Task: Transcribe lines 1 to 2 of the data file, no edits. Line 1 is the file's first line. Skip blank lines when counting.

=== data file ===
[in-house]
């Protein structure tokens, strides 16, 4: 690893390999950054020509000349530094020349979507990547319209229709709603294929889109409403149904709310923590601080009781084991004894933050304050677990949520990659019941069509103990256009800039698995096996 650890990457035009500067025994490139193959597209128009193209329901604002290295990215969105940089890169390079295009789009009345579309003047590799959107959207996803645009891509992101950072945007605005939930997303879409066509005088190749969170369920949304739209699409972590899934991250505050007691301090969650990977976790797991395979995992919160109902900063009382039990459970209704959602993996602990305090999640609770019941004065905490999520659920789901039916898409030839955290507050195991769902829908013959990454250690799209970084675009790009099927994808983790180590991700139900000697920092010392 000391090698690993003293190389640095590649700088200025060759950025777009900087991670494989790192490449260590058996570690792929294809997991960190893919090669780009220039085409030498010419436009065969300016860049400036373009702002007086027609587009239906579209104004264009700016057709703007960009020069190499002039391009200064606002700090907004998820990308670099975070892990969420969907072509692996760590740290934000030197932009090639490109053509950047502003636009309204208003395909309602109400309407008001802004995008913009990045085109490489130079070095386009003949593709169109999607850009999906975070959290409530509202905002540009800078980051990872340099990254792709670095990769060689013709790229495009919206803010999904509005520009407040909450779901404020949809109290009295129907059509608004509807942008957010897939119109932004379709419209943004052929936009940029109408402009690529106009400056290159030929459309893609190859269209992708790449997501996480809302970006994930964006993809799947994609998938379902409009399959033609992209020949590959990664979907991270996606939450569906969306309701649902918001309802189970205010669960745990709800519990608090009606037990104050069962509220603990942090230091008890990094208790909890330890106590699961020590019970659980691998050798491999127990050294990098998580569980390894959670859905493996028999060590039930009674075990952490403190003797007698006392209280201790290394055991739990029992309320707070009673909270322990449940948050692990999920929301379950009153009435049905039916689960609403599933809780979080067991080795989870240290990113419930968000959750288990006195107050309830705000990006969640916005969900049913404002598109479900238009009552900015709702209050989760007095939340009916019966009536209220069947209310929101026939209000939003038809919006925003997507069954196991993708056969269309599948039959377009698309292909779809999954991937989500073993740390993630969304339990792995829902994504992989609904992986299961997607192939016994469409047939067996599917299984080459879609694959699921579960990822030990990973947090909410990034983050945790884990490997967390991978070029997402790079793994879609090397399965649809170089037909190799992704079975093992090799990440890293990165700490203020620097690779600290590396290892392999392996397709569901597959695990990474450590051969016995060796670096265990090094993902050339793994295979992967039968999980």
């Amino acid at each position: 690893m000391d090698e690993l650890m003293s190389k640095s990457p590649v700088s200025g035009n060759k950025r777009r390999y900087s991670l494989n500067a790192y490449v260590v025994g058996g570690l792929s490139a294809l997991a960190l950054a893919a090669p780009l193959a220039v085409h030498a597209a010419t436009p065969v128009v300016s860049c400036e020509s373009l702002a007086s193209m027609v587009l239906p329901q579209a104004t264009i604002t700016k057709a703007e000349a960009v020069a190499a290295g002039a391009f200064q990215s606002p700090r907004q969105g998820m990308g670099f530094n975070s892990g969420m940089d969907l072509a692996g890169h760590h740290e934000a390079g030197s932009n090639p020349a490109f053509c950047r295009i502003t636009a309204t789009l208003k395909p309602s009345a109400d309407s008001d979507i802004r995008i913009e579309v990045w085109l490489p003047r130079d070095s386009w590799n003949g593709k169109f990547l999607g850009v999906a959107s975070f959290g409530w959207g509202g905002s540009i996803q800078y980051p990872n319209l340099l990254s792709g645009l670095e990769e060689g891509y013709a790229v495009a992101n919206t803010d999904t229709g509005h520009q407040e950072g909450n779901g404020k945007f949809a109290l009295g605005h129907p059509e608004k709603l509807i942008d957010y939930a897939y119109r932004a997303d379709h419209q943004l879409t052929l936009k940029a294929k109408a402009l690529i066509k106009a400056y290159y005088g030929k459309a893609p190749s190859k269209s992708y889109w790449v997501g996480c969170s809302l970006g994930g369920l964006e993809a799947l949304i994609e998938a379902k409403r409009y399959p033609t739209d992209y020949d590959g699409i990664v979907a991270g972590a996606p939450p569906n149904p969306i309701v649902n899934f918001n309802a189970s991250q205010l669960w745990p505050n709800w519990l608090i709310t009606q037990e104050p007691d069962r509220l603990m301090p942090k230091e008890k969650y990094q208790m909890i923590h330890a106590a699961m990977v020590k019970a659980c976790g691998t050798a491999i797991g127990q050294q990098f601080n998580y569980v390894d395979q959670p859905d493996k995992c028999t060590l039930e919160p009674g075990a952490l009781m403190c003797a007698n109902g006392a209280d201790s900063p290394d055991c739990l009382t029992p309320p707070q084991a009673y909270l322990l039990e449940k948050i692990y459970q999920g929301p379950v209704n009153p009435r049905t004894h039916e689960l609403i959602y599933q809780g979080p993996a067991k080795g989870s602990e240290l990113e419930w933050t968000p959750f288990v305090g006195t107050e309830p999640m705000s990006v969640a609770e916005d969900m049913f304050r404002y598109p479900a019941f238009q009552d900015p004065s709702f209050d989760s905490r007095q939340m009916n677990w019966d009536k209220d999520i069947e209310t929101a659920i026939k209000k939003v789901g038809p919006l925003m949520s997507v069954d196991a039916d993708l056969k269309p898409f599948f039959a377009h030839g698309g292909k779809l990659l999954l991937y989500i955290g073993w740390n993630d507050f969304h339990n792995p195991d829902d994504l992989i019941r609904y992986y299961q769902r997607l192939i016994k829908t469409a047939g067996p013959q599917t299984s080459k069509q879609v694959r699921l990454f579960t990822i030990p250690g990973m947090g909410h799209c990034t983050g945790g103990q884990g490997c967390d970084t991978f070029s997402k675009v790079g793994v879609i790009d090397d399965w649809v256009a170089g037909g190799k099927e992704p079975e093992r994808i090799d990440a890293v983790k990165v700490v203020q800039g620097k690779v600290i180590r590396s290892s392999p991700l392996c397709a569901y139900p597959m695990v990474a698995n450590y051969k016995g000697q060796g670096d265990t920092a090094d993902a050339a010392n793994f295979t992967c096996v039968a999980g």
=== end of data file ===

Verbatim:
[in-house]
């Protein structure tokens, strides 16, 4: 690893390999950054020509000349530094020349979507990547319209229709709603294929889109409403149904709310923590601080009781084991004894933050304050677990949520990659019941069509103990256009800039698995096996 650890990457035009500067025994490139193959597209128009193209329901604002290295990215969105940089890169390079295009789009009345579309003047590799959107959207996803645009891509992101950072945007605005939930997303879409066509005088190749969170369920949304739209699409972590899934991250505050007691301090969650990977976790797991395979995992919160109902900063009382039990459970209704959602993996602990305090999640609770019941004065905490999520659920789901039916898409030839955290507050195991769902829908013959990454250690799209970084675009790009099927994808983790180590991700139900000697920092010392 000391090698690993003293190389640095590649700088200025060759950025777009900087991670494989790192490449260590058996570690792929294809997991960190893919090669780009220039085409030498010419436009065969300016860049400036373009702002007086027609587009239906579209104004264009700016057709703007960009020069190499002039391009200064606002700090907004998820990308670099975070892990969420969907072509692996760590740290934000030197932009090639490109053509950047502003636009309204208003395909309602109400309407008001802004995008913009990045085109490489130079070095386009003949593709169109999607850009999906975070959290409530509202905002540009800078980051990872340099990254792709670095990769060689013709790229495009919206803010999904509005520009407040909450779901404020949809109290009295129907059509608004509807942008957010897939119109932004379709419209943004052929936009940029109408402009690529106009400056290159030929459309893609190859269209992708790449997501996480809302970006994930964006993809799947994609998938379902409009399959033609992209020949590959990664979907991270996606939450569906969306309701649902918001309802189970205010669960745990709800519990608090009606037990104050069962509220603990942090230091008890990094208790909890330890106590699961020590019970659980691998050798491999127990050294990098998580569980390894959670859905493996028999060590039930009674075990952490403190003797007698006392209280201790290394055991739990029992309320707070009673909270322990449940948050692990999920929301379950009153009435049905039916689960609403599933809780979080067991080795989870240290990113419930968000959750288990006195107050309830705000990006969640916005969900049913404002598109479900238009009552900015709702209050989760007095939340009916019966009536209220069947209310929101026939209000939003038809919006925003997507069954196991993708056969269309599948039959377009698309292909779809999954991937989500073993740390993630969304339990792995829902994504992989609904992986299961997607192939016994469409047939067996599917299984080459879609694959699921579960990822030990990973947090909410990034983050945790884990490997967390991978070029997402790079793994879609090397399965649809170089037909190799992704079975093992090799990440890293990165700490203020620097690779600290590396290892392999392996397709569901597959695990990474450590051969016995060796670096265990090094993902050339793994295979992967039968999980």